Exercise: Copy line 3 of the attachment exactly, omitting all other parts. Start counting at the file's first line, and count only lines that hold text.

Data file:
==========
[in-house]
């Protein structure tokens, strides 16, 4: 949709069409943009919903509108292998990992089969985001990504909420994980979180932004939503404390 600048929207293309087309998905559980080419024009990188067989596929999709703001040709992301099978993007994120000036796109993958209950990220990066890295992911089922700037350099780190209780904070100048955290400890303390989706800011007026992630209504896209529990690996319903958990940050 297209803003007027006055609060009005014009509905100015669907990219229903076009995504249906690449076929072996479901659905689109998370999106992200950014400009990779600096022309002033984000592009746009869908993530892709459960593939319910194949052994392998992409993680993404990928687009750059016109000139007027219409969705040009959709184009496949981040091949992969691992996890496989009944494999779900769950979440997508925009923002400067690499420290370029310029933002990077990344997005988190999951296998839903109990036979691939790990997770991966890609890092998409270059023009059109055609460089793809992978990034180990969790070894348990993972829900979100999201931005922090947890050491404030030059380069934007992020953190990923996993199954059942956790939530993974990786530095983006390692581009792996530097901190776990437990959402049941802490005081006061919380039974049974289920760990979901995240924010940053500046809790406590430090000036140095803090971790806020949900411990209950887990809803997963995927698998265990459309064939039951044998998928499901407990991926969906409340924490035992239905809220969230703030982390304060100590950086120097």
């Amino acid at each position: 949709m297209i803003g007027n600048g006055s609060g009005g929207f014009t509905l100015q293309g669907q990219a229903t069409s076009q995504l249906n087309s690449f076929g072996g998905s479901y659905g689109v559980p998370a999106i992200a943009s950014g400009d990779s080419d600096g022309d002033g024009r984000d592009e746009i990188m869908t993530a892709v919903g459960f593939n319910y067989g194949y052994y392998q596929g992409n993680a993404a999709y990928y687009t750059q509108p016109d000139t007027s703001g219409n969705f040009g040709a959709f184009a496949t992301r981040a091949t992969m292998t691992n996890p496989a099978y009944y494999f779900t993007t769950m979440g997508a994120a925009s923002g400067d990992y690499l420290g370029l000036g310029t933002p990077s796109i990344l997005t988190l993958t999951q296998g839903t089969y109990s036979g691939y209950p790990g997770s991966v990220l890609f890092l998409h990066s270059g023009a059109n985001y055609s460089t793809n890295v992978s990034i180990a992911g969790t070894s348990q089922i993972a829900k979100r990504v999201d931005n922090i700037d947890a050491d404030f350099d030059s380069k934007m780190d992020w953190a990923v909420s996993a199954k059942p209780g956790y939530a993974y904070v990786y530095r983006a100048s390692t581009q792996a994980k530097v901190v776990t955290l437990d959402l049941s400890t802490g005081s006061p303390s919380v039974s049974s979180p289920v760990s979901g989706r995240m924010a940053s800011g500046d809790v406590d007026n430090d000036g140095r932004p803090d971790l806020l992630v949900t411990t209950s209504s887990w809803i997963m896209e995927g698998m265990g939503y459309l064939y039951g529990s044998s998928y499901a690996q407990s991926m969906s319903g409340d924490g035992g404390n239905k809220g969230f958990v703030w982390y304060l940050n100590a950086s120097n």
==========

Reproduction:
């Amino acid at each position: 949709m297209i803003g007027n600048g006055s609060g009005g929207f014009t509905l100015q293309g669907q990219a229903t069409s076009q995504l249906n087309s690449f076929g072996g998905s479901y659905g689109v559980p998370a999106i992200a943009s950014g400009d990779s080419d600096g022309d002033g024009r984000d592009e746009i990188m869908t993530a892709v919903g459960f593939n319910y067989g194949y052994y392998q596929g992409n993680a993404a999709y990928y687009t750059q509108p016109d000139t007027s703001g219409n969705f040009g040709a959709f184009a496949t992301r981040a091949t992969m292998t691992n996890p496989a099978y009944y494999f779900t993007t769950m979440g997508a994120a925009s923002g400067d990992y690499l420290g370029l000036g310029t933002p990077s796109i990344l997005t988190l993958t999951q296998g839903t089969y109990s036979g691939y209950p790990g997770s991966v990220l890609f890092l998409h990066s270059g023009a059109n985001y055609s460089t793809n890295v992978s990034i180990a992911g969790t070894s348990q089922i993972a829900k979100r990504v999201d931005n922090i700037d947890a050491d404030f350099d030059s380069k934007m780190d992020w953190a990923v909420s996993a199954k059942p209780g956790y939530a993974y904070v990786y530095r983006a100048s390692t581009q792996a994980k530097v901190v776990t955290l437990d959402l049941s400890t802490g005081s006061p303390s919380v039974s049974s979180p289920v760990s979901g989706r995240m924010a940053s800011g500046d809790v406590d007026n430090d000036g140095r932004p803090d971790l806020l992630v949900t411990t209950s209504s887990w809803i997963m896209e995927g698998m265990g939503y459309l064939y039951g529990s044998s998928y499901a690996q407990s991926m969906s319903g409340d924490g035992g404390n239905k809220g969230f958990v703030w982390y304060l940050n100590a950086s120097n």